30. Citizens United v. Federal Election Committee, 2010.  ↩

  31. Citizens United v. Federal Election Committee, 2010.  ↩

  32. Nick Bentley, “What is Citizens United? | An Introduction,” Reclaim Democracy – Restoring Citizen Authority Over Corporations (2015). (http://reclaimdemocracy.org/who-are-citizens-united/).  ↩

  33. Bentley, “What is Citizens United? | An Introduction.”  ↩

  34. Robert Weissman, David Arkush, and Craig Holman, “Testimony Submitted on Behalf of Public Citizen on Citizens United v. FEC,” Public Citizen – Protecting Health, Safety, and Democracy, February 3, 2010: 1. (http://www.citizen.org/documents/Final testimony on CU.pdf).  ↩

  35. Citizens United v. Federal Election Committee, No. 08–25, 558 U.S. 310 (2010).  ↩

  36. Brian Duignan, “Citizens United v. Federal Election Commission,” Encyclopedia Britannica: Law Case (2010). (http://www.britannica.com/event/Citizens-United-v-Federal-Election-Commission).  ↩

  37. Richard Epstein, “Citizens United v. FEC: The Constitutional Right That Corporations Should Have But Do Not Want,” Harvard Journal of Law & Public Policy 34, no. 2 (2013): 641. (http://www.harvard-jlpp.com/wp-content/uploads/2013/10/EpsteinFinal.pdf.).  ↩

  38. Federal Elections Commission. “Speechnow.org v. FEC, Keating v. FEC Summary.” SpeechNOW (2010). (http://www.fec.gov/law/litigation/speechnow.shtml).  ↩

  39. Federal Elections Commission, “Speechnow.org v. FEC, Keating v. FEC Summary.”  ↩

  40. Federal Elections Commission, “Speechnow.org v. FEC, Keating v. FEC Summary.”  ↩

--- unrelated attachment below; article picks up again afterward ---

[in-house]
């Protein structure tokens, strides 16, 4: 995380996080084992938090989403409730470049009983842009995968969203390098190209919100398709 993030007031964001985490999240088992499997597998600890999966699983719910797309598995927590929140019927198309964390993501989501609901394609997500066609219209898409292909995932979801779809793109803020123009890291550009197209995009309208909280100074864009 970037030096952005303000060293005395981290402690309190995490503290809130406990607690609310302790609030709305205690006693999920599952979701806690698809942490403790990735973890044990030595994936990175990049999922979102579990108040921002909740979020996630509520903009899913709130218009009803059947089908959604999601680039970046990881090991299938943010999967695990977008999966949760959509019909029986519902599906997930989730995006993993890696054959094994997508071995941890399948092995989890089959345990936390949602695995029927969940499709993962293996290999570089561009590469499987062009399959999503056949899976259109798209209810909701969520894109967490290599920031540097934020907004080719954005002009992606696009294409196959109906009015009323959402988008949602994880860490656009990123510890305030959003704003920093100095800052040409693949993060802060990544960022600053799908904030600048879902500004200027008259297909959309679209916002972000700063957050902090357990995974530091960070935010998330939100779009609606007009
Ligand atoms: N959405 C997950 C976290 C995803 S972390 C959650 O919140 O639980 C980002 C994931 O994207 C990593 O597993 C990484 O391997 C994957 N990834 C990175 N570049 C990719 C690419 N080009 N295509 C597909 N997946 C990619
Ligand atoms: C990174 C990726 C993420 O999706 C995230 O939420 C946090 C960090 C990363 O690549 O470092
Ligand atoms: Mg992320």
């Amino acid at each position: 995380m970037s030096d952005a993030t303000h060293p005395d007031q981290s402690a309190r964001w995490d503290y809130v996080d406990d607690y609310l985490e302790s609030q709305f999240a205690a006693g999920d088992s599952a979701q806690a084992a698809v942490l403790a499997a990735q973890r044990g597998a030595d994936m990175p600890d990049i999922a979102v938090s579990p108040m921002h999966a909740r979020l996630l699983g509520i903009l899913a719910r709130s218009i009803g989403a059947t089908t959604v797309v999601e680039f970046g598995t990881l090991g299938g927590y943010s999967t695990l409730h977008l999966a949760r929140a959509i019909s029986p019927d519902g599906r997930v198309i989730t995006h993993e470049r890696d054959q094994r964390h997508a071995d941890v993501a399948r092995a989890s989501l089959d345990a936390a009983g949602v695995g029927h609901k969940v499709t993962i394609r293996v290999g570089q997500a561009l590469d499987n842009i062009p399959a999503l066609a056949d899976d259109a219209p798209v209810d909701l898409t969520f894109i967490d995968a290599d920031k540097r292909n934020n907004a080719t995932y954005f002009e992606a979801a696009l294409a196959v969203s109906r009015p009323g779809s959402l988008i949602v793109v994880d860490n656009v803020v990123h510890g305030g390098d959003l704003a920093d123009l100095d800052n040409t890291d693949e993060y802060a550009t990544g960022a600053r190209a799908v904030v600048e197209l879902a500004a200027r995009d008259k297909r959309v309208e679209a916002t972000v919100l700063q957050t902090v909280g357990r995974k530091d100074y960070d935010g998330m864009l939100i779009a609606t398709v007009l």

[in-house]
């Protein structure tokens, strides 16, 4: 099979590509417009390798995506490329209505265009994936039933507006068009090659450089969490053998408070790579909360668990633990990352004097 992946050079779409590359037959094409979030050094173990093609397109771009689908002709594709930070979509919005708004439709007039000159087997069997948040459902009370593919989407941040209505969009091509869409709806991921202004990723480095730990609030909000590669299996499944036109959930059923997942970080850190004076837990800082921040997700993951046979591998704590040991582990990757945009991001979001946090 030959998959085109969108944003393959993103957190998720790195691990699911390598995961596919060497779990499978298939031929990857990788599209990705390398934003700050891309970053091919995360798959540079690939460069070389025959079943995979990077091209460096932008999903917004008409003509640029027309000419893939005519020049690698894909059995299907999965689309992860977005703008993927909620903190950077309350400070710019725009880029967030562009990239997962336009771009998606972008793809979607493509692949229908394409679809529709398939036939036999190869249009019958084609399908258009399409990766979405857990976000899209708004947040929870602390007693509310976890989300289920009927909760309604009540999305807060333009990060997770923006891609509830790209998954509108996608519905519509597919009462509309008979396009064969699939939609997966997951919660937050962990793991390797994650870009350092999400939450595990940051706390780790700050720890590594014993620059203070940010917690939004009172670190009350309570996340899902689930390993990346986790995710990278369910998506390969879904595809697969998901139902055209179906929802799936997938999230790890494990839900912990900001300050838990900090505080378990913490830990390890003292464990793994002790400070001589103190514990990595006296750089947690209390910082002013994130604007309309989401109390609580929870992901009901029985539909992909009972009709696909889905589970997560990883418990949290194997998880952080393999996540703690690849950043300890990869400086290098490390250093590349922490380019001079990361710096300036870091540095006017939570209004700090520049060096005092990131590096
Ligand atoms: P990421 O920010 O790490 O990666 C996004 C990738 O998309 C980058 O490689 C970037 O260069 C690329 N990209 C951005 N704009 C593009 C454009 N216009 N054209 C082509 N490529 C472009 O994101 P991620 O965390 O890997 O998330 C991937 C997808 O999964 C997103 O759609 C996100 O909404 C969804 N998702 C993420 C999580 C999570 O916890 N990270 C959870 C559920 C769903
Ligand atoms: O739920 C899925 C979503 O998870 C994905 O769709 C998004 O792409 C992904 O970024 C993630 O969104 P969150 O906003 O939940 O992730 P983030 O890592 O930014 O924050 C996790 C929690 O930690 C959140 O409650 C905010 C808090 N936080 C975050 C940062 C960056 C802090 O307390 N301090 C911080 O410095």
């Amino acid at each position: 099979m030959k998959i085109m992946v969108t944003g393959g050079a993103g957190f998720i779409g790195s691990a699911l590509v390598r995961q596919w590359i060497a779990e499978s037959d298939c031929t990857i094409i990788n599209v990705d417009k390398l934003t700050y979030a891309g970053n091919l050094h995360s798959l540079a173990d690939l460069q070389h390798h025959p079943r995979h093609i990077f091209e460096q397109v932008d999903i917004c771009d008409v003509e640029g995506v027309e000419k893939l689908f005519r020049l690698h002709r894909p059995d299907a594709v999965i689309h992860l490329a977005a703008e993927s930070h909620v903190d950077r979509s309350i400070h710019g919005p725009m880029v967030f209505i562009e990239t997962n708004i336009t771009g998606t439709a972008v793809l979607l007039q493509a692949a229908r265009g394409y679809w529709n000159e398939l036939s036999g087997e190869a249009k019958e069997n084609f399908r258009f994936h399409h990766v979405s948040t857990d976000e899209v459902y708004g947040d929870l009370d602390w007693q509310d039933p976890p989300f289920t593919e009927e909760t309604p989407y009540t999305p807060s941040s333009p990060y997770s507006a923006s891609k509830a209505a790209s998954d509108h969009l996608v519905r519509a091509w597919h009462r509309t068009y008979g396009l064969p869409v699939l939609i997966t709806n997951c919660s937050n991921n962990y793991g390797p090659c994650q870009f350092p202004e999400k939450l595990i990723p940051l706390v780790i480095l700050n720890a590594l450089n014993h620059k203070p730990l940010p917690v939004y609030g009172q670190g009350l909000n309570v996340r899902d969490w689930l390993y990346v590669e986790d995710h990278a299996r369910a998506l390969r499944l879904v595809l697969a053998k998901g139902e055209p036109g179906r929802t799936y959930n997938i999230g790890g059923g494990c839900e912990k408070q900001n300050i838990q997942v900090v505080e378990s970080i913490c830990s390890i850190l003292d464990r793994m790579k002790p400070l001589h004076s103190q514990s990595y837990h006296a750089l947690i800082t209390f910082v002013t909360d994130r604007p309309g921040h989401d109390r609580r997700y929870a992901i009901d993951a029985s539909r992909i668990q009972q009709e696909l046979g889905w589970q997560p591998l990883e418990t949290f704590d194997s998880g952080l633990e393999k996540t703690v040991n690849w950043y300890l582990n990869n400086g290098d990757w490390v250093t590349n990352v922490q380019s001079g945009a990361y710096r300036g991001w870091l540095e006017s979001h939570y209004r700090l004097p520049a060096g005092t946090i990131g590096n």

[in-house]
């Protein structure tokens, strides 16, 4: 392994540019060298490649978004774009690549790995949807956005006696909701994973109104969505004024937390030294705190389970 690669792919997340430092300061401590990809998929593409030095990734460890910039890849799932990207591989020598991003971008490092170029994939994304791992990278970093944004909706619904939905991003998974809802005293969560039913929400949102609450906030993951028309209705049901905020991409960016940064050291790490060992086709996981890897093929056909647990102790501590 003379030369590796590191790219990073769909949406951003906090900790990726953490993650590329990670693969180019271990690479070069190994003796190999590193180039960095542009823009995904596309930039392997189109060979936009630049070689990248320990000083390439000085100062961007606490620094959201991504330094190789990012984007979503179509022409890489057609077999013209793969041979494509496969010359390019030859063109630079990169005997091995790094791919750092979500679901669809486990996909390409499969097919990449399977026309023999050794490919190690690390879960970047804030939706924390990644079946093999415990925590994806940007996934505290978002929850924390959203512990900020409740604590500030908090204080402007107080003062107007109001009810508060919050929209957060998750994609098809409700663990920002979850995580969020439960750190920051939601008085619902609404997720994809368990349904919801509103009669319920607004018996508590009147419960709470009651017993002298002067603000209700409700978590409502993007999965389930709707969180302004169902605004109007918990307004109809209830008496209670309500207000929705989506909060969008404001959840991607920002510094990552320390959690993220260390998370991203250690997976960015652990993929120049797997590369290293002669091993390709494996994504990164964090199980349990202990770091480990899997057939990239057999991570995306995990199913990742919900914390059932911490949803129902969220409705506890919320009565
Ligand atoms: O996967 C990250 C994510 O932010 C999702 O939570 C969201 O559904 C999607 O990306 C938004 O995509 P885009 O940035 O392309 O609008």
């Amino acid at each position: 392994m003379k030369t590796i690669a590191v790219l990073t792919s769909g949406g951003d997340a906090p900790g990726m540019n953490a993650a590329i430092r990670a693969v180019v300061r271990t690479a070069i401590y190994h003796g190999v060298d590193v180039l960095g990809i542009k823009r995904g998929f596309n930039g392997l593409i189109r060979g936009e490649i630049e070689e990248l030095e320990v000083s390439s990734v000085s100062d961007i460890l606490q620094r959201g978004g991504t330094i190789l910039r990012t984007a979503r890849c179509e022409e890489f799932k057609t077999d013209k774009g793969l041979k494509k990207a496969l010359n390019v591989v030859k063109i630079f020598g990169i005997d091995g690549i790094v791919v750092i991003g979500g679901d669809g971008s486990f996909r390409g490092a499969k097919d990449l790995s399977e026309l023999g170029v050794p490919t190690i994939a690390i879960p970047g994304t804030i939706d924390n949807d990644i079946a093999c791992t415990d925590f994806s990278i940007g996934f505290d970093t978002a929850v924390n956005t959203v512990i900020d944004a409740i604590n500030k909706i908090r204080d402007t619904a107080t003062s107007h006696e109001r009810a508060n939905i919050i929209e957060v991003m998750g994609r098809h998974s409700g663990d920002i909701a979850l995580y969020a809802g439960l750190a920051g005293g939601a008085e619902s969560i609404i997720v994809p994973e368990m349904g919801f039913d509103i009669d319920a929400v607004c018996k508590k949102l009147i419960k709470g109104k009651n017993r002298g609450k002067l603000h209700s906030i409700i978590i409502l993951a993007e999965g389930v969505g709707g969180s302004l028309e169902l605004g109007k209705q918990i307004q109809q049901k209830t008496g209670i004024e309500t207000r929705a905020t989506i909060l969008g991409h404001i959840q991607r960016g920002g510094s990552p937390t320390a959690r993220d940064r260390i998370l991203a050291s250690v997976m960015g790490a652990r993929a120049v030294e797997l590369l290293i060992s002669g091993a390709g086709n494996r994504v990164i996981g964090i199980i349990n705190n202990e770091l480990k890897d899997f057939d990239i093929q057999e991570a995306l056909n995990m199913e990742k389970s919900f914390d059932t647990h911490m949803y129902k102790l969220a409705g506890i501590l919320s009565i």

41. Federal Elections Commission, “Speechnow.org v. FEC, Keating v. FEC Summary.”  ↩

  42. Federal Elections Commission, “Speechnow.org v. FEC, Keating v. FEC Summary.”  ↩

  43. Federal Elections Commission, “Speechnow.org v. FEC, Keating v. FEC Summary.”  ↩

  44. Federal Elections Commission, “Speechnow.org v. FEC, Keating v. FEC Summary.”  ↩

  45. Bill Mears, “Justices Strike Down Taxpayer-supported Campaign Spending Law,” CNN (June 27, 2011). (http://edition.cnn.com/2011/US/06/27/scotus.arizona.campaign.finance/index.html).  ↩

  46. Mears, “Justices Strike Down Taxpayer-supported Campaign Spending Law.”  ↩

  47. Jess Bravins and Brent Kendall, “Campaign Funding Measure in Arizona Overturned,” The Wall Street Journal (June 28, 2011). (http://www.wsj.com/articles/SB10001424052702304447804576411652081842860).  ↩

  48. Bravins, “Justices Strike Down Taxpayer-supported Campaign Spending Law.”  ↩

  49. Western Tradition Partnership, Inc. v. Attorney General of Montana, 2011 M.T. 328 (2012). (http://electionlawblog.org/wp-content/uploads/MT-expenditures-decision.pdf).  ↩

  50. Western Tradition Partnership, Inc. v. Attorney General of Montana, 2012.  ↩

  51. Ben Jacobs. “Meet Sean McCutcheon, the Republican Activist Trying to Make History at the Supreme Court.” The Daily Beast (October 8, 2013). (http://www.thedailybeast.com/articles/2013/10/08/meet-shaun-mccutcheon-the-republican-activist-trying-to-make-history-at-the-supreme-court.html).  ↩

  52. Jacobs, “Meet Sean McCutcheon, the Republican Activist Trying to Make History at the Supreme Court.”  ↩